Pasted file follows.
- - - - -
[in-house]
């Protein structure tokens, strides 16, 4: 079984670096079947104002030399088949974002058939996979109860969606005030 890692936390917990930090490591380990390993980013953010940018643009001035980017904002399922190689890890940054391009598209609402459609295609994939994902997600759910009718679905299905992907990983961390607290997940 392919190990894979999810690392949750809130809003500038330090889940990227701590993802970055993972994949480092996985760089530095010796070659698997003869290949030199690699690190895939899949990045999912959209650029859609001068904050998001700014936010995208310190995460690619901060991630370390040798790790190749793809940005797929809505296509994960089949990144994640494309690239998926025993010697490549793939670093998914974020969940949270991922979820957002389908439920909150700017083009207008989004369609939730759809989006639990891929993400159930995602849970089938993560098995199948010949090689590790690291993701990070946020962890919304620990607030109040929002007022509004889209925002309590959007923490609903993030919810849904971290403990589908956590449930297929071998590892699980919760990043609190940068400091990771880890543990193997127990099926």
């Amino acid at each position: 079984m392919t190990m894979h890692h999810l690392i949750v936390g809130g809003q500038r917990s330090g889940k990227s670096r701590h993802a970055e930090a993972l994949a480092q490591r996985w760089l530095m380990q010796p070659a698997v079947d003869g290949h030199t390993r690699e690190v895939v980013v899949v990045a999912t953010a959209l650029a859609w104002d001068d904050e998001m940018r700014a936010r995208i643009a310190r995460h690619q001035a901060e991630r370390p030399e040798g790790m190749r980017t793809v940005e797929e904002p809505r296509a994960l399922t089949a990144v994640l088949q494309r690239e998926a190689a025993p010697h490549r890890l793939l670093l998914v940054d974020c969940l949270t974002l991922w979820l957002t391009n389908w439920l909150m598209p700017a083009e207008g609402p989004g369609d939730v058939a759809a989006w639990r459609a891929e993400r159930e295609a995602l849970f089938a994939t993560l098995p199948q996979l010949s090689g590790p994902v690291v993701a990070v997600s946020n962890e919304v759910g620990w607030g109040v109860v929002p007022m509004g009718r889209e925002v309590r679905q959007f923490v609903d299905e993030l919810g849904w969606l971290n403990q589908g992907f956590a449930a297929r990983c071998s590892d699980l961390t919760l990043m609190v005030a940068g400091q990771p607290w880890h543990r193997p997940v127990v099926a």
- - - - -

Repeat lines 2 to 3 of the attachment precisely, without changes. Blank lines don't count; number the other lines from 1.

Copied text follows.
């Protein structure tokens, strides 16, 4: 079984670096079947104002030399088949974002058939996979109860969606005030 890692936390917990930090490591380990390993980013953010940018643009001035980017904002399922190689890890940054391009598209609402459609295609994939994902997600759910009718679905299905992907990983961390607290997940 392919190990894979999810690392949750809130809003500038330090889940990227701590993802970055993972994949480092996985760089530095010796070659698997003869290949030199690699690190895939899949990045999912959209650029859609001068904050998001700014936010995208310190995460690619901060991630370390040798790790190749793809940005797929809505296509994960089949990144994640494309690239998926025993010697490549793939670093998914974020969940949270991922979820957002389908439920909150700017083009207008989004369609939730759809989006639990891929993400159930995602849970089938993560098995199948010949090689590790690291993701990070946020962890919304620990607030109040929002007022509004889209925002309590959007923490609903993030919810849904971290403990589908956590449930297929071998590892699980919760990043609190940068400091990771880890543990193997127990099926």
């Amino acid at each position: 079984m392919t190990m894979h890692h999810l690392i949750v936390g809130g809003q500038r917990s330090g889940k990227s670096r701590h993802a970055e930090a993972l994949a480092q490591r996985w760089l530095m380990q010796p070659a698997v079947d003869g290949h030199t390993r690699e690190v895939v980013v899949v990045a999912t953010a959209l650029a859609w104002d001068d904050e998001m940018r700014a936010r995208i643009a310190r995460h690619q001035a901060e991630r370390p030399e040798g790790m190749r980017t793809v940005e797929e904002p809505r296509a994960l399922t089949a990144v994640l088949q494309r690239e998926a190689a025993p010697h490549r890890l793939l670093l998914v940054d974020c969940l949270t974002l991922w979820l957002t391009n389908w439920l909150m598209p700017a083009e207008g609402p989004g369609d939730v058939a759809a989006w639990r459609a891929e993400r159930e295609a995602l849970f089938a994939t993560l098995p199948q996979l010949s090689g590790p994902v690291v993701a990070v997600s946020n962890e919304v759910g620990w607030g109040v109860v929002p007022m509004g009718r889209e925002v309590r679905q959007f923490v609903d299905e993030l919810g849904w969606l971290n403990q589908g992907f956590a449930a297929r990983c071998s590892d699980l961390t919760l990043m609190v005030a940068g400091q990771p607290w880890h543990r193997p997940v127990v099926a």